It was Christmas 2012.
Single mom, Cheryl Alexander, lived with her four children in a small house in Jacob’s Hill, Wallerfield blocked around with plywood and galvanise sheets.
A $2.5 million printing press sitting idle in a University of T&T’s (UTT) warehouse for seven years will play an integral role in the setting up of the university’s first printing institute. The move to establish The Printing Institute of UTT is being headed by Tertiary Education Minister Fazal Karim, following a meeting with Public Utilities Minister Nizam Baksh and UTT officials on January 15, in Port-of-Spain. The meeting was held to chart a new way forward for the printing sector.
Once established, the institute will assist in the training of students and will also print primary school textbooks for the Ministry of Education as well as postcards, government documents, brochures, road maps and book binding. UTT will also work closely with the Government Printery to exchange expertise and ideas in the printing industry. The Government Printery, which was established to provide reliable printing, binding and related services for the Government and the public, falls under Baksh’s purview.
By September of 2014, Karim said, UTT wants the equipment to be fully operational at the UTT John Donaldson Creativity Campus in Port-of-Spain, which also offers printing courses. UTT wants the Printing Institute to become operational by March of 2015, Karim said. Karim said establishing the institute was necessary since there was a dearth of skills in the printing sector from the ground up.
Many of the industry’s employees, including managers, Karim said, lacked the required training and certification which prompted the Printing and Packaging Industry Council in 2010 to call for the establishment of the institute. “This would obviously be a critical development for the sector,” Karim said. He said the first step the ministry took last May was to offer six-week workshops and courses in printing to employees and employers involved in the printing sector at UTT’s Chaguanas campus.
‘The nucleus of Caribbean printing’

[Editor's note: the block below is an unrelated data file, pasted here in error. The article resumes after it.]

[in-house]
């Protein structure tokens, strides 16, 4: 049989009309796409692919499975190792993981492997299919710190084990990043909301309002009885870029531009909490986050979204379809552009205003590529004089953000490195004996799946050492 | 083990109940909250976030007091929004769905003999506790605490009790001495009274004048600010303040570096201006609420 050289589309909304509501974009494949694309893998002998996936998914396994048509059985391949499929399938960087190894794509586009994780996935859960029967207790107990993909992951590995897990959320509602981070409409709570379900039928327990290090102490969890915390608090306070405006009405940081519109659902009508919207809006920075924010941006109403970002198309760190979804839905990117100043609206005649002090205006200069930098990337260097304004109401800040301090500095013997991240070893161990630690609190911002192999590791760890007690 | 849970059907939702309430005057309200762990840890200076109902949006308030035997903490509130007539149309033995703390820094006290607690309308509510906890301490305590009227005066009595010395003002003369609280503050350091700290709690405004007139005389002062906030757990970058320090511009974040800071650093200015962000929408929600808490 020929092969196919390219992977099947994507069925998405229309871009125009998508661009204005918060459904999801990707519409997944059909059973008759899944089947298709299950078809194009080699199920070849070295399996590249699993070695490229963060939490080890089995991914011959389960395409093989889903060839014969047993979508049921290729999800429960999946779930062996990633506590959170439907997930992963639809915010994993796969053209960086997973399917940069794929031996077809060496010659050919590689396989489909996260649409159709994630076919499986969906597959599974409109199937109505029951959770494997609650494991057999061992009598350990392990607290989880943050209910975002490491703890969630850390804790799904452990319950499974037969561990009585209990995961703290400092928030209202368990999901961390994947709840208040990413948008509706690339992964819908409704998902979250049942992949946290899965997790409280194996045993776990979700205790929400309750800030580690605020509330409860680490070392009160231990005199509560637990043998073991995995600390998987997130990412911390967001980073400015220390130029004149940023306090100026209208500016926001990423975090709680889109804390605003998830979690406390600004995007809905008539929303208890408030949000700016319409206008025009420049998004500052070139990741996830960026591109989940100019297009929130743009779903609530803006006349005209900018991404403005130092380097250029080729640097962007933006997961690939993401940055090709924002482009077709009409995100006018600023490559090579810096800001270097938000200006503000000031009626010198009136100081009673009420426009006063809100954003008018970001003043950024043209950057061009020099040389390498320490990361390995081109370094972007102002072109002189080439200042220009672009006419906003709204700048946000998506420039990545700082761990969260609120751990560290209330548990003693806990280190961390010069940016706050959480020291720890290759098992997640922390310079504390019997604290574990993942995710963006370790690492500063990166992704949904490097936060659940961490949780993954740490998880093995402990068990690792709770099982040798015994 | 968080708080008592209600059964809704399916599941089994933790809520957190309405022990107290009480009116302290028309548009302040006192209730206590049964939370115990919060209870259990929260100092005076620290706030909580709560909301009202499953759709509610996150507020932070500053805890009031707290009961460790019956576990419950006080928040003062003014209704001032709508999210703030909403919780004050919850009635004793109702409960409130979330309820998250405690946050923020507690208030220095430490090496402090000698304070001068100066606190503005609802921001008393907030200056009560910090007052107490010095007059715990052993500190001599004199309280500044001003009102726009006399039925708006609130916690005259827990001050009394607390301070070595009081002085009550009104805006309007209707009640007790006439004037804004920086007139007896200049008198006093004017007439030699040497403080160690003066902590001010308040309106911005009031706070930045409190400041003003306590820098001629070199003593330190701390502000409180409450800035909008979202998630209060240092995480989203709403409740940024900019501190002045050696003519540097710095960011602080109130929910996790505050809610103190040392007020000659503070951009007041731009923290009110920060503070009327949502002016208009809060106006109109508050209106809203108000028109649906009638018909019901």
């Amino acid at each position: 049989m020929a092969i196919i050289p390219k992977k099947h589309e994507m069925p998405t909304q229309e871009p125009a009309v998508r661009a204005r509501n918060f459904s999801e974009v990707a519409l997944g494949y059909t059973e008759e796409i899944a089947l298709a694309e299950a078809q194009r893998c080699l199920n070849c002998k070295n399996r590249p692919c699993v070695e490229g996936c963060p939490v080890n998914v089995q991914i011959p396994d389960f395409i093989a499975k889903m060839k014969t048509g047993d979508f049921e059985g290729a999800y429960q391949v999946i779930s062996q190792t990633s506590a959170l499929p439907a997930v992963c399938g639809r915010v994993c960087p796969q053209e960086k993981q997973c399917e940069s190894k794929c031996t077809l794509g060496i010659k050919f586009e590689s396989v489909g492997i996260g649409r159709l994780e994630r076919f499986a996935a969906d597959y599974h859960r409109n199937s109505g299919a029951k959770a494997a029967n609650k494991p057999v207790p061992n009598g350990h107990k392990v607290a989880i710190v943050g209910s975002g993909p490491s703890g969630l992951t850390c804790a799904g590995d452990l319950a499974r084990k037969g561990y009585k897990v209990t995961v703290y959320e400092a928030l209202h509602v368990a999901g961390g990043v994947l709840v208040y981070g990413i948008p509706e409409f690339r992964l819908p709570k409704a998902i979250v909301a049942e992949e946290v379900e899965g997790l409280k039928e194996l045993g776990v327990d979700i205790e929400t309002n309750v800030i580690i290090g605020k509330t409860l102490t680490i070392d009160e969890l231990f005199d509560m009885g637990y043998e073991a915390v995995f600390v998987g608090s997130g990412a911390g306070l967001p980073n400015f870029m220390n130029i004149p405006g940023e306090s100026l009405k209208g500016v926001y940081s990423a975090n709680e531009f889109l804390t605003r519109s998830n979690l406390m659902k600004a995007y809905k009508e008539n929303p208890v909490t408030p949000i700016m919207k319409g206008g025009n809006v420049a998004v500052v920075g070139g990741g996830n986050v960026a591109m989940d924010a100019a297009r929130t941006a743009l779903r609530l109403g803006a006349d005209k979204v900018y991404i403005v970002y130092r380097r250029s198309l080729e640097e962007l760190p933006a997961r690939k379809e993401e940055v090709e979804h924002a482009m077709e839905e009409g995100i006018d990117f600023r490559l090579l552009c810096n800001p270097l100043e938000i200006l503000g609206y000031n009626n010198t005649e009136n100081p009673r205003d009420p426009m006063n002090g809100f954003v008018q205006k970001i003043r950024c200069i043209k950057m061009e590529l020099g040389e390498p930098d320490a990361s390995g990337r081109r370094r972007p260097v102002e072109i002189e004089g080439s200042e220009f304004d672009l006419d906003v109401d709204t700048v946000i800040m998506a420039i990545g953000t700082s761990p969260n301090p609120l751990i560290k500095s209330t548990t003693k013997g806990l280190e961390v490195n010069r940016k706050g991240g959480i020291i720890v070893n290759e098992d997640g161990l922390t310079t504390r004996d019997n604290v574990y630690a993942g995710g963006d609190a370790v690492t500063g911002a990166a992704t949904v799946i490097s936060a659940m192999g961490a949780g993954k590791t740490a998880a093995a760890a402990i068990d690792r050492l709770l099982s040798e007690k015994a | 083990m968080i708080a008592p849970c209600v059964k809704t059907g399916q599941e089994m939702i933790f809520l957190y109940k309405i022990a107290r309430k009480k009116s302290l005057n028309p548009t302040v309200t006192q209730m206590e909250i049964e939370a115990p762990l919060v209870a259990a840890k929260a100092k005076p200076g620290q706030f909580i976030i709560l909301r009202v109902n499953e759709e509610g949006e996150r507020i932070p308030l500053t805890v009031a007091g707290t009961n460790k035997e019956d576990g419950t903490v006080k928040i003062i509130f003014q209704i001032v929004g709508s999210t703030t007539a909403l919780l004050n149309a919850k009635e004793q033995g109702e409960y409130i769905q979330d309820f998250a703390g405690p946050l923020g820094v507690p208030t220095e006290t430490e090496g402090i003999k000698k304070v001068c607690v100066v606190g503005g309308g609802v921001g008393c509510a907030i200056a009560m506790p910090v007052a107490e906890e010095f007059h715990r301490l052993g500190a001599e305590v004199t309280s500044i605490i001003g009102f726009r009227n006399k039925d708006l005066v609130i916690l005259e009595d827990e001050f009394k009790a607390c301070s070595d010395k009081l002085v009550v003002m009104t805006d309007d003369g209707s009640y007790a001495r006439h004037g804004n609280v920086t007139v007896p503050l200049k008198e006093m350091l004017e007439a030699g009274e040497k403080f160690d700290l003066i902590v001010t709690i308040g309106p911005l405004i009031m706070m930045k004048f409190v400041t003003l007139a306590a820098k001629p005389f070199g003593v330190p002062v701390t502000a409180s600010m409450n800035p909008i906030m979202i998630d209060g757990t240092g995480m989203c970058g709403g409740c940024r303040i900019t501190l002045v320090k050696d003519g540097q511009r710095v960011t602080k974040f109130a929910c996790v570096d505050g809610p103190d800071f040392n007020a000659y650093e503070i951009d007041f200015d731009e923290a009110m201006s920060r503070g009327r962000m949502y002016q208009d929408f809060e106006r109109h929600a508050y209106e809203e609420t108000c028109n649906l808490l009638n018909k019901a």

Karim said the institute would form part of a Workforce Assessment Centre, where students taking various courses can be trained and certified to efficiently and effectively carry out their jobs. “T&T can become the nucleus of Caribbean printing...” Karim said. Karim said the printing press which was purchased by the PNM administration, but left idle at one of its warehouses, would now be put to good use.
“This piece of equipment will be used as a training tool for students. It would offer hands-on training in the classroom,” Karim said. Although Karim could not say for what purpose the printing press had been purchased, he said they intended to utilise it to its full capacity.
He said printing of primary school text books would be looked at and discussed with Education Minister Dr Tim Gopeesingh.
The Ministry of Education, through its Textbook Rental/Loan Programme, provides textbooks to ensure that all students have easy affordable access to the learning materials required for the core curriculum areas. Karim said the printing press, which offers two-colour offset printing, electronic cutting, stitching, folding, image setting and graphic art film processing would be upgraded to deliver new programmes.
Karim said many people involved in the printing business today were trained at the Government Printery, which was relocated last year from Port-of-Spain to Frederick Settlement, Caroni.